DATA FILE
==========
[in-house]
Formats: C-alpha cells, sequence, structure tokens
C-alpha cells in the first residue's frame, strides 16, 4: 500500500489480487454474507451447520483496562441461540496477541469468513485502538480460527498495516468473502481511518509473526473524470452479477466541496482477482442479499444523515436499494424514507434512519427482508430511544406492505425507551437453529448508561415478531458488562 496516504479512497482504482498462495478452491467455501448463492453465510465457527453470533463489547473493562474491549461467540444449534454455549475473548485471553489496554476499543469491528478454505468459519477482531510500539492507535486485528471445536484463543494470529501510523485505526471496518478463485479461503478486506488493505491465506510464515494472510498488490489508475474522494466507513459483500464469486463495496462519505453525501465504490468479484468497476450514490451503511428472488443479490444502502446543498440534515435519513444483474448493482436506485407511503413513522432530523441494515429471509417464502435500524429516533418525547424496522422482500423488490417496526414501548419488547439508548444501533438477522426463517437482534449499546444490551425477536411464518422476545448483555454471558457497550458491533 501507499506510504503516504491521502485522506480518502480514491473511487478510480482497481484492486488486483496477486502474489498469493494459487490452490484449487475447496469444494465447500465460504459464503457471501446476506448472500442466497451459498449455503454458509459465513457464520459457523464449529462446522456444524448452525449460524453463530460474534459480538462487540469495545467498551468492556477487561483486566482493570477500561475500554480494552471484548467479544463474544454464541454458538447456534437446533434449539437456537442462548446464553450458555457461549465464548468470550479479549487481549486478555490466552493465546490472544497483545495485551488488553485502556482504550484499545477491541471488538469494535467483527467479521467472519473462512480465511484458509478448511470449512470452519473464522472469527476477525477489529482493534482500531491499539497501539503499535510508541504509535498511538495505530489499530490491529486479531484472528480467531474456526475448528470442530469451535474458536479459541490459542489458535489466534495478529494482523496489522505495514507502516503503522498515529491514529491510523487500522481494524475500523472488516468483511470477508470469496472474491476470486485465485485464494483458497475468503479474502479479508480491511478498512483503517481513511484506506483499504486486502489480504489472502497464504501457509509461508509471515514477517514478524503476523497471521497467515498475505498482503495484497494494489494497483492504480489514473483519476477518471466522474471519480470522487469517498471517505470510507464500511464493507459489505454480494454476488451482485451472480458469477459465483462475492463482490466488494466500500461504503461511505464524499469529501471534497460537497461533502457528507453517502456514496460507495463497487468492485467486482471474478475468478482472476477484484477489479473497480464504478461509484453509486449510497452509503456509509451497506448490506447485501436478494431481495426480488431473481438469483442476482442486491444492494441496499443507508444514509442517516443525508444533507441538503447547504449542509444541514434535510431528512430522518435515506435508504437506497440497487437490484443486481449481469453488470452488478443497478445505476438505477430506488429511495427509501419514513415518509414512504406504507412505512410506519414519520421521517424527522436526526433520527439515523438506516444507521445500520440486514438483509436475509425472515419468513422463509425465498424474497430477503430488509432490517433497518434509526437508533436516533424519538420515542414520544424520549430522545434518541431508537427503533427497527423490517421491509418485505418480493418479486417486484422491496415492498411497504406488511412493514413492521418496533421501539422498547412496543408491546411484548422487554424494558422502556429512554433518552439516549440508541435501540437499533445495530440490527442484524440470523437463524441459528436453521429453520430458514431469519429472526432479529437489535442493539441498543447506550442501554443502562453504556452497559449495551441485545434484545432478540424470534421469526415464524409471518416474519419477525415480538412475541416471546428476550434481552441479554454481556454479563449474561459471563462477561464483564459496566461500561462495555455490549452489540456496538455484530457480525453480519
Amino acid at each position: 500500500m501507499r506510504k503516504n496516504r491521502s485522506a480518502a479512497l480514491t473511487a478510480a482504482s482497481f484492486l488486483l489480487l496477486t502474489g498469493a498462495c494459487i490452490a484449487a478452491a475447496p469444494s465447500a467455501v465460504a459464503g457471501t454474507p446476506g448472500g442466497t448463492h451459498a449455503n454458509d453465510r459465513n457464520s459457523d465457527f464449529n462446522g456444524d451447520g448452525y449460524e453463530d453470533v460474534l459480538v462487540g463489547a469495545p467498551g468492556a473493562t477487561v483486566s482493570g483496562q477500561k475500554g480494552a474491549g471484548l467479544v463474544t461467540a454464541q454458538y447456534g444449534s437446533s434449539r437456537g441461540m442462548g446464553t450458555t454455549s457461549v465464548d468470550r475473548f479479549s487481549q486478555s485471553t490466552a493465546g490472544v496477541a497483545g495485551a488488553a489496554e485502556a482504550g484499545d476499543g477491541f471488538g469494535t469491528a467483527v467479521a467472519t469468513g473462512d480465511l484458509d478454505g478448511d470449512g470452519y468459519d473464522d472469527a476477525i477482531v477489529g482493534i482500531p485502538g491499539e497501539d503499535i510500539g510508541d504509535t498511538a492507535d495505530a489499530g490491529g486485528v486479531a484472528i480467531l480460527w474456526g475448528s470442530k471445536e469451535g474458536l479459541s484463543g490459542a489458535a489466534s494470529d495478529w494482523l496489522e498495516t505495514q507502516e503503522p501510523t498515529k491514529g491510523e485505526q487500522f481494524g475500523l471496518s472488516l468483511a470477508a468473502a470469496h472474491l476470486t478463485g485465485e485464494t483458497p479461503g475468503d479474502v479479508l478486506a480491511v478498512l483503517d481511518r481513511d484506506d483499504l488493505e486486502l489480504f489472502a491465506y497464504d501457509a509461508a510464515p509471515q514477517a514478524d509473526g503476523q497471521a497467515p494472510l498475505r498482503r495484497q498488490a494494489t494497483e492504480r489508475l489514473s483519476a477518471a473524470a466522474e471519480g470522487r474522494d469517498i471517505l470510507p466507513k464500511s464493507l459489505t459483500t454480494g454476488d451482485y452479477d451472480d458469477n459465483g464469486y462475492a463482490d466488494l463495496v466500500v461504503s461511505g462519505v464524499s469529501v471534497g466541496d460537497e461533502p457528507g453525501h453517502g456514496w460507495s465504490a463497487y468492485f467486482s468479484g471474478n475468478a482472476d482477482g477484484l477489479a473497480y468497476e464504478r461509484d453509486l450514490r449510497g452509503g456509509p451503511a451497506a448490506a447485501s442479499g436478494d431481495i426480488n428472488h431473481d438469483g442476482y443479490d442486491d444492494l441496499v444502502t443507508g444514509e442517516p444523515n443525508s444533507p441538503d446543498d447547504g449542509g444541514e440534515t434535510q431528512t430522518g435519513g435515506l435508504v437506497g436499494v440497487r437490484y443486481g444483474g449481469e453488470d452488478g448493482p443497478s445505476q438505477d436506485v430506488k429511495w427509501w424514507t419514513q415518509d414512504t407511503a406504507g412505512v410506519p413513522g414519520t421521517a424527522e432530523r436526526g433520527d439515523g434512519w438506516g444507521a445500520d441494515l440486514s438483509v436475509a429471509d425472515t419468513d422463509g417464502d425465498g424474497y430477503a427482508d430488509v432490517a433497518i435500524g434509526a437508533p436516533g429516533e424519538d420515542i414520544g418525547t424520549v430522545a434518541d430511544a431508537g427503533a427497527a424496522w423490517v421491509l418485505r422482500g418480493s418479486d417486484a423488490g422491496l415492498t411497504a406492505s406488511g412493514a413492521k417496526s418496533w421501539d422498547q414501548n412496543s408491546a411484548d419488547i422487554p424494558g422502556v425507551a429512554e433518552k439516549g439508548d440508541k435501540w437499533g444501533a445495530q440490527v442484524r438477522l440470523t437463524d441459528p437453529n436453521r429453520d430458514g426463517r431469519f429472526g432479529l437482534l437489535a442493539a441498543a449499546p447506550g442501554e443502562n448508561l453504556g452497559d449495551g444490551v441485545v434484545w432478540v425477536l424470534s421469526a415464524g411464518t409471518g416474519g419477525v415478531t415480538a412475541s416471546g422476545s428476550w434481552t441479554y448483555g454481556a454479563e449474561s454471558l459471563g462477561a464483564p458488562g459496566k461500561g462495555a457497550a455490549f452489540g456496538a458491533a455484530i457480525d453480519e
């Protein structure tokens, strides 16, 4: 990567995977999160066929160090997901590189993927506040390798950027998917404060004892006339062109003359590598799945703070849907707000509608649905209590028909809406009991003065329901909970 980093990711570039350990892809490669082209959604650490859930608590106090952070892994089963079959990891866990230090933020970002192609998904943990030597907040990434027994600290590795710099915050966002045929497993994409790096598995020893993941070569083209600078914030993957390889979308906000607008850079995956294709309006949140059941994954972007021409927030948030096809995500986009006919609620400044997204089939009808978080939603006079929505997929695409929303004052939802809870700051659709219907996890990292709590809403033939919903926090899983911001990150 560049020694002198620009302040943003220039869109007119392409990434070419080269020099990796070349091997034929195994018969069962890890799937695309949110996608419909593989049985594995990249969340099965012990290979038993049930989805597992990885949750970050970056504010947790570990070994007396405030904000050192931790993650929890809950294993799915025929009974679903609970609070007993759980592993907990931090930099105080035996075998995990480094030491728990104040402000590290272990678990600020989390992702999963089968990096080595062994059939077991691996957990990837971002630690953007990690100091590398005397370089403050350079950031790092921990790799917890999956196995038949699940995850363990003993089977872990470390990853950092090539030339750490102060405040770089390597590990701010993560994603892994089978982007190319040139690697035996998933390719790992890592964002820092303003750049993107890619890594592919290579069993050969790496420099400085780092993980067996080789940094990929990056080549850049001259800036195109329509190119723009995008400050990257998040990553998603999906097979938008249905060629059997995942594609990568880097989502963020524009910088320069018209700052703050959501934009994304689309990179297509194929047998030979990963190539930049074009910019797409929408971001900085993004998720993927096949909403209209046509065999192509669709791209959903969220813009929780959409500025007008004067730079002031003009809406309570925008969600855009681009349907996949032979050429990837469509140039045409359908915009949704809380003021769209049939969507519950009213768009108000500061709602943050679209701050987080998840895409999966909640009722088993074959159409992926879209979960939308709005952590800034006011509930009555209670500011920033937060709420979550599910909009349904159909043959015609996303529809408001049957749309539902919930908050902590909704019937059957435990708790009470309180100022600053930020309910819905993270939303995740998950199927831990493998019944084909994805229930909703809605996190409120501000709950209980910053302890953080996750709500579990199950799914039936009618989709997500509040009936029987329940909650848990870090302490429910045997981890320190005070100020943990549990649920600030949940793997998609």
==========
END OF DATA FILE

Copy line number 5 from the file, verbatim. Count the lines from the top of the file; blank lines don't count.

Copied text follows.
């Protein structure tokens, strides 16, 4: 990567995977999160066929160090997901590189993927506040390798950027998917404060004892006339062109003359590598799945703070849907707000509608649905209590028909809406009991003065329901909970 980093990711570039350990892809490669082209959604650490859930608590106090952070892994089963079959990891866990230090933020970002192609998904943990030597907040990434027994600290590795710099915050966002045929497993994409790096598995020893993941070569083209600078914030993957390889979308906000607008850079995956294709309006949140059941994954972007021409927030948030096809995500986009006919609620400044997204089939009808978080939603006079929505997929695409929303004052939802809870700051659709219907996890990292709590809403033939919903926090899983911001990150 560049020694002198620009302040943003220039869109007119392409990434070419080269020099990796070349091997034929195994018969069962890890799937695309949110996608419909593989049985594995990249969340099965012990290979038993049930989805597992990885949750970050970056504010947790570990070994007396405030904000050192931790993650929890809950294993799915025929009974679903609970609070007993759980592993907990931090930099105080035996075998995990480094030491728990104040402000590290272990678990600020989390992702999963089968990096080595062994059939077991691996957990990837971002630690953007990690100091590398005397370089403050350079950031790092921990790799917890999956196995038949699940995850363990003993089977872990470390990853950092090539030339750490102060405040770089390597590990701010993560994603892994089978982007190319040139690697035996998933390719790992890592964002820092303003750049993107890619890594592919290579069993050969790496420099400085780092993980067996080789940094990929990056080549850049001259800036195109329509190119723009995008400050990257998040990553998603999906097979938008249905060629059997995942594609990568880097989502963020524009910088320069018209700052703050959501934009994304689309990179297509194929047998030979990963190539930049074009910019797409929408971001900085993004998720993927096949909403209209046509065999192509669709791209959903969220813009929780959409500025007008004067730079002031003009809406309570925008969600855009681009349907996949032979050429990837469509140039045409359908915009949704809380003021769209049939969507519950009213768009108000500061709602943050679209701050987080998840895409999966909640009722088993074959159409992926879209979960939308709005952590800034006011509930009555209670500011920033937060709420979550599910909009349904159909043959015609996303529809408001049957749309539902919930908050902590909704019937059957435990708790009470309180100022600053930020309910819905993270939303995740998950199927831990493998019944084909994805229930909703809605996190409120501000709950209980910053302890953080996750709500579990199950799914039936009618989709997500509040009936029987329940909650848990870090302490429910045997981890320190005070100020943990549990649920600030949940793997998609």